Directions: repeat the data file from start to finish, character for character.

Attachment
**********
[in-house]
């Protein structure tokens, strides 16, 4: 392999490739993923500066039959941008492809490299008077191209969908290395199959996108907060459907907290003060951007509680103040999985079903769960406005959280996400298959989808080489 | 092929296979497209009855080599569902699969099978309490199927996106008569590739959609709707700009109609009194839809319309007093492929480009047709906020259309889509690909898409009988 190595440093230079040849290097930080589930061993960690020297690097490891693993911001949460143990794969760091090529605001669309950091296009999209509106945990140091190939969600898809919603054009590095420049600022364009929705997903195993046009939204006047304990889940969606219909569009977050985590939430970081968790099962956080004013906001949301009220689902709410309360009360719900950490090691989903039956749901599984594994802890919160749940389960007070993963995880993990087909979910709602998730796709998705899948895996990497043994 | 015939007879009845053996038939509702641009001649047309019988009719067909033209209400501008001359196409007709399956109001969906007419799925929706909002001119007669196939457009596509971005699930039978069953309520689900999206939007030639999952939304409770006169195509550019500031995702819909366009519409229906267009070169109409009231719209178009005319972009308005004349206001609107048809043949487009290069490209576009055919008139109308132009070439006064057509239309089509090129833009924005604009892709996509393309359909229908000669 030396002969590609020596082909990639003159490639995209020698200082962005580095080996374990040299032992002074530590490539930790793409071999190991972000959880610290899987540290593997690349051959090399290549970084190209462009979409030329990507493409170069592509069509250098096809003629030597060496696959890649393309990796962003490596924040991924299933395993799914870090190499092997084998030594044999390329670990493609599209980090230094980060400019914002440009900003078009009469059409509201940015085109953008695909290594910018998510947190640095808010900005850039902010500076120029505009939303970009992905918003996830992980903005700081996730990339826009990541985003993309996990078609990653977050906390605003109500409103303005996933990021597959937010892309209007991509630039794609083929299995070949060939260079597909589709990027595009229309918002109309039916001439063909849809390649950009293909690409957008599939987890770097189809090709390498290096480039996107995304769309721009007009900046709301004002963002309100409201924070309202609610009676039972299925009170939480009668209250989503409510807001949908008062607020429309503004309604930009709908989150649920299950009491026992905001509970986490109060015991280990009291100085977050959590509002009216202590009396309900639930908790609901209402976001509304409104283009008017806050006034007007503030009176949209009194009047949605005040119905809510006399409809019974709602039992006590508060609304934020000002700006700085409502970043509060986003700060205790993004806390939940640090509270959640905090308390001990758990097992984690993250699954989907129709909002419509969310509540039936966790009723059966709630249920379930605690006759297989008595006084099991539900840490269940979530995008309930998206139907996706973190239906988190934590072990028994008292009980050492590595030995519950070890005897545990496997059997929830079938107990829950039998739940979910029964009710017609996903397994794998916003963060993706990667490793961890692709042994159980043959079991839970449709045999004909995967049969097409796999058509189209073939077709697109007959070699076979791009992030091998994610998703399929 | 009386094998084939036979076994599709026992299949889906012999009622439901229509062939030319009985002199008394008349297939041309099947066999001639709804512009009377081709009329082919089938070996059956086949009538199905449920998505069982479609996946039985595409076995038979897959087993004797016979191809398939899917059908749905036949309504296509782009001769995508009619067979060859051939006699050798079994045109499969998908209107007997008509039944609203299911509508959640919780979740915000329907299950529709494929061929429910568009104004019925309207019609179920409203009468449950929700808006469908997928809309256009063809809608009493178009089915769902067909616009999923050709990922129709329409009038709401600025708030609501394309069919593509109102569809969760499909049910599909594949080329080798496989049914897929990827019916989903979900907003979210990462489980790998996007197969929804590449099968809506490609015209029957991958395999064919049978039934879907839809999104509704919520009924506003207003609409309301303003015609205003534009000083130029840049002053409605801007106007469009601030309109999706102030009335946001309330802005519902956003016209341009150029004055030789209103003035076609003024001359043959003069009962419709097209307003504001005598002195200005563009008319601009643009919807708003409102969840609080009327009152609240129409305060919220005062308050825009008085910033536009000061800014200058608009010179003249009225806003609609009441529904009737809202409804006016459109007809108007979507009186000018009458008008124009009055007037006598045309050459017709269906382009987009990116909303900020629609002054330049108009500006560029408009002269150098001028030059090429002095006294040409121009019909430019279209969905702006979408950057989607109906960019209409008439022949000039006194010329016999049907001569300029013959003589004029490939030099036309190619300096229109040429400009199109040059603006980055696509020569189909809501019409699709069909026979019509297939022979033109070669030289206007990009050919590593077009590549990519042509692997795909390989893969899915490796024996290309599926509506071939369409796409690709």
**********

[in-house]
């Protein structure tokens, strides 16, 4: 392999490739993923500066039959941008492809490299008077191209969908290395199959996108907060459907907290003060951007509680103040999985079903769960406005959280996400298959989808080489 | 092929296979497209009855080599569902699969099978309490199927996106008569590739959609709707700009109609009194839809319309007093492929480009047709906020259309889509690909898409009988 190595440093230079040849290097930080589930061993960690020297690097490891693993911001949460143990794969760091090529605001669309950091296009999209509106945990140091190939969600898809919603054009590095420049600022364009929705997903195993046009939204006047304990889940969606219909569009977050985590939430970081968790099962956080004013906001949301009220689902709410309360009360719900950490090691989903039956749901599984594994802890919160749940389960007070993963995880993990087909979910709602998730796709998705899948895996990497043994 | 015939007879009845053996038939509702641009001649047309019988009719067909033209209400501008001359196409007709399956109001969906007419799925929706909002001119007669196939457009596509971005699930039978069953309520689900999206939007030639999952939304409770006169195509550019500031995702819909366009519409229906267009070169109409009231719209178009005319972009308005004349206001609107048809043949487009290069490209576009055919008139109308132009070439006064057509239309089509090129833009924005604009892709996509393309359909229908000669 030396002969590609020596082909990639003159490639995209020698200082962005580095080996374990040299032992002074530590490539930790793409071999190991972000959880610290899987540290593997690349051959090399290549970084190209462009979409030329990507493409170069592509069509250098096809003629030597060496696959890649393309990796962003490596924040991924299933395993799914870090190499092997084998030594044999390329670990493609599209980090230094980060400019914002440009900003078009009469059409509201940015085109953008695909290594910018998510947190640095808010900005850039902010500076120029505009939303970009992905918003996830992980903005700081996730990339826009990541985003993309996990078609990653977050906390605003109500409103303005996933990021597959937010892309209007991509630039794609083929299995070949060939260079597909589709990027595009229309918002109309039916001439063909849809390649950009293909690409957008599939987890770097189809090709390498290096480039996107995304769309721009007009900046709301004002963002309100409201924070309202609610009676039972299925009170939480009668209250989503409510807001949908008062607020429309503004309604930009709908989150649920299950009491026992905001509970986490109060015991280990009291100085977050959590509002009216202590009396309900639930908790609901209402976001509304409104283009008017806050006034007007503030009176949209009194009047949605005040119905809510006399409809019974709602039992006590508060609304934020000002700006700085409502970043509060986003700060205790993004806390939940640090509270959640905090308390001990758990097992984690993250699954989907129709909002419509969310509540039936966790009723059966709630249920379930605690006759297989008595006084099991539900840490269940979530995008309930998206139907996706973190239906988190934590072990028994008292009980050492590595030995519950070890005897545990496997059997929830079938107990829950039998739940979910029964009710017609996903397994794998916003963060993706990667490793961890692709042994159980043959079991839970449709045999004909995967049969097409796999058509189209073939077709697109007959070699076979791009992030091998994610998703399929 | 009386094998084939036979076994599709026992299949889906012999009622439901229509062939030319009985002199008394008349297939041309099947066999001639709804512009009377081709009329082919089938070996059956086949009538199905449920998505069982479609996946039985595409076995038979897959087993004797016979191809398939899917059908749905036949309504296509782009001769995508009619067979060859051939006699050798079994045109499969998908209107007997008509039944609203299911509508959640919780979740915000329907299950529709494929061929429910568009104004019925309207019609179920409203009468449950929700808006469908997928809309256009063809809608009493178009089915769902067909616009999923050709990922129709329409009038709401600025708030609501394309069919593509109102569809969760499909049910599909594949080329080798496989049914897929990827019916989903979900907003979210990462489980790998996007197969929804590449099968809506490609015209029957991958395999064919049978039934879907839809999104509704919520009924506003207003609409309301303003015609205003534009000083130029840049002053409605801007106007469009601030309109999706102030009335946001309330802005519902956003016209341009150029004055030789209103003035076609003024001359043959003069009962419709097209307003504001005598002195200005563009008319601009643009919807708003409102969840609080009327009152609240129409305060919220005062308050825009008085910033536009000061800014200058608009010179003249009225806003609609009441529904009737809202409804006016459109007809108007979507009186000018009458008008124009009055007037006598045309050459017709269906382009987009990116909303900020629609002054330049108009500006560029408009002269150098001028030059090429002095006294040409121009019909430019279209969905702006979408950057989607109906960019209409008439022949000039006194010329016999049907001569300029013959003589004029490939030099036309190619300096229109040429400009199109040059603006980055696509020569189909809501019409699709069909026979019509297939022979033109070669030289206007990009050919590593077009590549990519042509692997795909390989893969899915490796024996290309599926509506071939369409796409690709």